My book release party was a great success! There were about 45 people in attendance, and the crowd was quite engrossed in my reading. Eight people actually showed up as we were closing down! Drinks were imbibed, and good times were had by all. A few snaps here:

A Greater Monster release party pic1 A Greater Monster release party pic2

 A Greater Monster release party pic3 A Greater Monster release party pic4

 A Greater Monster release party pic5

In the meantime, I’ve been hard at work on my Kickstarter project rewards. You can still watch my amusing video (about the book. I pre-sold 120 copies through this project and all the pre-orders have finally been mailed out. I’m also halfway through writing stream-of-consciousness letters and emails that were included in the rewards. It’s quite fun but also a bit exhausting to write 125 emails and letters and keep the inspiration going.

On top of that, I’ve been trying to make the rounds to the bookstores in Chicago. Sadly, there are so few independent new bookstores left. There are numerous used bookstores, but they won’t carry any new books even on consignment.

I’m still working on landing a national distributor for the book as well. Was turned down by Small Press United, which was my first shot. They sent a form letter rejection without explanation. C’est la vie. The point of having a distributor, for those who don’t know, is to provide bookstores a way to order your book when a customer requests it. It will show up as available in their system. Ingram is the top distributor, but they are hard to break into. Some of the smaller distributors will network with Ingram. Createspace through Amazon supposedly gets you into the system—but then you need to accept the quality of the job they do and the large cut they take with each print-on-demand book.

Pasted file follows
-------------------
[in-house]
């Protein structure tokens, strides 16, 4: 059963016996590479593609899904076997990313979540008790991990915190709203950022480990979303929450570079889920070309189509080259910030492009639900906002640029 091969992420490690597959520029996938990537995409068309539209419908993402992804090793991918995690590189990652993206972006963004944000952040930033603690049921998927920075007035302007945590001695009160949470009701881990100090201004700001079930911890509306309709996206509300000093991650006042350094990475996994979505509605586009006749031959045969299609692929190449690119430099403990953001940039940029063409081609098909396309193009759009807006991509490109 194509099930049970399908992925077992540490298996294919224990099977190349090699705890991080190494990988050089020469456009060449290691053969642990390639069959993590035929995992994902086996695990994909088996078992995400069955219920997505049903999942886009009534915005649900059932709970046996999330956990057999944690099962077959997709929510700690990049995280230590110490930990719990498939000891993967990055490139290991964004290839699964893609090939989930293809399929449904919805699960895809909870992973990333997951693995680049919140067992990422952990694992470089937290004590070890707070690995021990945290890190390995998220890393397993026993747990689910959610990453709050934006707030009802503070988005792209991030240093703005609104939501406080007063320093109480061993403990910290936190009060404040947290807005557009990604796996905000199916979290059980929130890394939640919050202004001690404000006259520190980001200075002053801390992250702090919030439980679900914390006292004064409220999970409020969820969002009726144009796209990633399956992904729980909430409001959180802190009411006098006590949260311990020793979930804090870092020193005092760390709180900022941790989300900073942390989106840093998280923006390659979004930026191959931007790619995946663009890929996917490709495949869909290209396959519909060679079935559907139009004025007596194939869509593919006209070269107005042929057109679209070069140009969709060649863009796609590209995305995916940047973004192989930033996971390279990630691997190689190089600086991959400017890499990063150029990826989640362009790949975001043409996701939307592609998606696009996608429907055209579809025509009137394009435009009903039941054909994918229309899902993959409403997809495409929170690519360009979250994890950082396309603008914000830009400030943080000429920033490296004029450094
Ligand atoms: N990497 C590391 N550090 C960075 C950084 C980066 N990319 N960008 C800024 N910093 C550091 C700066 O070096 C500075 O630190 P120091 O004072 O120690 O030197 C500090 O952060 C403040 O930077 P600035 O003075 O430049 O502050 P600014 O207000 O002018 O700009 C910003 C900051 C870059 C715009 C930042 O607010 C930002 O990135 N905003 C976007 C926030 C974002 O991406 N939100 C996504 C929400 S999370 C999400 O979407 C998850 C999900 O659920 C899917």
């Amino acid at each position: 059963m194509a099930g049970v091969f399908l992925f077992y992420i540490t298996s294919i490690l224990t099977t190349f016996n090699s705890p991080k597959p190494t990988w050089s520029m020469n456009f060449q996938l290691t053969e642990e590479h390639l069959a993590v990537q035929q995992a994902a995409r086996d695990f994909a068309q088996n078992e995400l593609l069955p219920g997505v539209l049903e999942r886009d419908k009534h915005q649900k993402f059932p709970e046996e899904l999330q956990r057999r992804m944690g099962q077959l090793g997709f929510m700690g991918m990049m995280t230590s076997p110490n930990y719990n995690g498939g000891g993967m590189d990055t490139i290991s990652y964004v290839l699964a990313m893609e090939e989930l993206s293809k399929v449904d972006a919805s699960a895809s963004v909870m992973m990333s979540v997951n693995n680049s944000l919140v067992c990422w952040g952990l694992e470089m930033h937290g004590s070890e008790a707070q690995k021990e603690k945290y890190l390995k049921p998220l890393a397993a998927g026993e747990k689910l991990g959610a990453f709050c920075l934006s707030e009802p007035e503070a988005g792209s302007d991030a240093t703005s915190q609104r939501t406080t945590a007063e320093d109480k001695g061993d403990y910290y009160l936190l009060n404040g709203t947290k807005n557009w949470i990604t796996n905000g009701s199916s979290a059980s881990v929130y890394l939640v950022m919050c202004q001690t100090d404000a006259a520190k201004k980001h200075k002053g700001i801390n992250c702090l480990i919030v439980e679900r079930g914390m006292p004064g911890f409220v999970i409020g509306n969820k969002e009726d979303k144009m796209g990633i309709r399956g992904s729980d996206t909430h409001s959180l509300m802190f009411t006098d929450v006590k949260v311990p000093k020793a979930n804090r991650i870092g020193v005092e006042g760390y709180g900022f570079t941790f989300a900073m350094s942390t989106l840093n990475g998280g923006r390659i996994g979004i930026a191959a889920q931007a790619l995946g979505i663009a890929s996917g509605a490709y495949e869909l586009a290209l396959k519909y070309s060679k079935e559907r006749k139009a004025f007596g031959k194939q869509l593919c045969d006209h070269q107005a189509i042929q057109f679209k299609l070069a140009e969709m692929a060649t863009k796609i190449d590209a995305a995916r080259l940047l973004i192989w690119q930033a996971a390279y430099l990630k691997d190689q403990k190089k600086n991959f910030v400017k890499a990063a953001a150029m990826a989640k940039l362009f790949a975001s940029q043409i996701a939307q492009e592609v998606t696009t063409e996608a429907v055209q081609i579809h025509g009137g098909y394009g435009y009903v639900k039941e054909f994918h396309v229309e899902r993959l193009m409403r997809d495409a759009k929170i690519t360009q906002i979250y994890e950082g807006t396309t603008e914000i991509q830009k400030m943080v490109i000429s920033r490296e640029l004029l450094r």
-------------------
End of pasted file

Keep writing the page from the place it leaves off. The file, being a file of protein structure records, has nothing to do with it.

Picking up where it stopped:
A good distributor will also notify bookstore buyers that your book exists via some sort of catalog update or a sales call in an effort to get some orders. (Createspace doesn’t do that as far as I know.)

Next steps are to visit more bookstores in Chicago and begin sending out review copies and interview requests to bloggers. As well as finish all my Kickstarter rewards. I’m a busy boy.


The cover, the quotes, the Kickstarter

By on September 10th, 2011
Tags: , , , , , , , , , | Leave a comment »

I’ve completed the book design for my second novel, A Greater Monster. The cover is done and below for your viewing pleasure. I’m quite happy with how it came out. All the design elements that make up the face are related to scenes in the story.